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Amnesty International demands civilian trial for Ikhwanweb editor, others

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Muslim Brotherhood members face military trial for trying to cross border into Sudan

Human rights watchdog Amnesty International in a Friday statement condemned the torture and military trial of five Muslim Brotherhood members detained by authorities while trying to flee across the border into Sudan.

Khaled Hamza, an editor for the Muslim Brotherhood’s official English-language website, and four others were arrested by military police on 25 February while attempting to cross into Sudan in the Wadi Al-Allaqi border area in southern Egypt.

According to the charges filed against them, the defendants were “attempting to cross the border illegally”, “present in a military zone without permission”, and “in possession of 700 [firearms] cartridges”.

Lawyers for the five defendants said the men were tortured in the Central Security Forces camp where they are being detained, reported Amnesty International, including electrocution and prolonged periods of being hung by their wrists and ankles.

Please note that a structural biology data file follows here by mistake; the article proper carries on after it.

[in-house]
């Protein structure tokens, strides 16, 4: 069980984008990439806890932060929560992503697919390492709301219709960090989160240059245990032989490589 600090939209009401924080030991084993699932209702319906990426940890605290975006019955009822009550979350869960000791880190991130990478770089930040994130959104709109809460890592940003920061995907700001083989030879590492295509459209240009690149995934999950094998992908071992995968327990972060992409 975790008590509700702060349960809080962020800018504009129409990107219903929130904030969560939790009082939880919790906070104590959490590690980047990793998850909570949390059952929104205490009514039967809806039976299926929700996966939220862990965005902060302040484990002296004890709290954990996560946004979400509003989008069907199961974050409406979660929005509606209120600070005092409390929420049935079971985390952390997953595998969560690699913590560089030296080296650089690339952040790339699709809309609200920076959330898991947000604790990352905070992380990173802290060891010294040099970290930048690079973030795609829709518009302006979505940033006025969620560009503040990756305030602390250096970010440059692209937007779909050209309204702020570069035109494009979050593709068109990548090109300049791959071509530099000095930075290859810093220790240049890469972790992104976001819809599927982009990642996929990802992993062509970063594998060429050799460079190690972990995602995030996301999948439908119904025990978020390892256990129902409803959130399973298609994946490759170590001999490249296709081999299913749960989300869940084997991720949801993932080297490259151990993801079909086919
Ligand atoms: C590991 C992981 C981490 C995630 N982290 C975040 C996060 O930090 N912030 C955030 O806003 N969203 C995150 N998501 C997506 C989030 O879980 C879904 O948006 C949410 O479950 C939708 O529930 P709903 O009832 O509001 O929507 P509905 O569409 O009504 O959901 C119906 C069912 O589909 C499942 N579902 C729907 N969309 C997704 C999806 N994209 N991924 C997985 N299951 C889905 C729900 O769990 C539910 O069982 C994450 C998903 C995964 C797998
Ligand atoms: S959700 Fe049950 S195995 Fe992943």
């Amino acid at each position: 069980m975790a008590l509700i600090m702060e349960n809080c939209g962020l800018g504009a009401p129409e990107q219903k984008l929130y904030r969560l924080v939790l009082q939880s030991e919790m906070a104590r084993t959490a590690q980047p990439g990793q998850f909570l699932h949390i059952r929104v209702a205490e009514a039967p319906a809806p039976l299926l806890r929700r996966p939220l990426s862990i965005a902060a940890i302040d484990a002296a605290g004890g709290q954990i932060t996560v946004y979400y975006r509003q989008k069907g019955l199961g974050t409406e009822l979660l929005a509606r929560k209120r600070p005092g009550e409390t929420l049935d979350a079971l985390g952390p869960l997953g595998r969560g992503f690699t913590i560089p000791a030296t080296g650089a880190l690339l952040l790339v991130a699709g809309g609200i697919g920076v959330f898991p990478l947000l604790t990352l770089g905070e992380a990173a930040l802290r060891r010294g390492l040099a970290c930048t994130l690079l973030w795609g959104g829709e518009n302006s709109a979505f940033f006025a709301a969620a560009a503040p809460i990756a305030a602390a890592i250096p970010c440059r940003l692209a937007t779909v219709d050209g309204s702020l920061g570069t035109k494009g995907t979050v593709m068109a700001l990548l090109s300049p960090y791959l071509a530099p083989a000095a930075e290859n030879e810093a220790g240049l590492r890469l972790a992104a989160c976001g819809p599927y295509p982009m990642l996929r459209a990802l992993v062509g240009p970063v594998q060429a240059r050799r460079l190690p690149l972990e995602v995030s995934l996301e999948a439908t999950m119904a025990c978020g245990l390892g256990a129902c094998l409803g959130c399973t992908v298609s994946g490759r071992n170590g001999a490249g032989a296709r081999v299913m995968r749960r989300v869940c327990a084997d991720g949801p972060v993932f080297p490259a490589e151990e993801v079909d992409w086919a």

“The men’s families told Amnesty International that they were only able to visit them once, on 4 March. One family member saw marks of torture or other ill-treatment on the neck and the face of one of the detainees,” read the Amnesty report.

Hamza, who has a heart condition and high blood pressure, has not had access to medication or medical care, said Amnesty International.

The defendants’ lawyer said they were not able to access their clients’ case files until the day the military trial began on 17 March.

“[The defence] asked for the trial to be adjourned because of this, and because they had been unable to discuss the substance of the charges; and wanted a medical forensic expert to examine the detainees,” said the statement. “The judge postponed the trial to 24 March, but refused to order a forensic examination of the men. Instead, he agreed to an examination by a public health inspector, operating under the Ministry of Health.

“The lawyers are concerned that a public health inspector’s assessment would not be impartial or accurate.”

Amnesty International has demanded authorities transfer the case to a civilian court, ensure the men are not tortured, grant them adequate medical care, and allow visitation with their families. The group is also calling for an independent investigation into the men’s claims of torture.

The Egyptian military has come under fire since the 25 January Revolution for subjecting tens of thousands of civilians to military trials. Human rights groups both in Egypt and abroad have called for civilians convicted under military courts to be retried in civil courts.

About the author

Aaron T. Rose

Aaron T. Rose is an American journalist in Cairo. Follow him on Twitter: @Aaron_T_Rose


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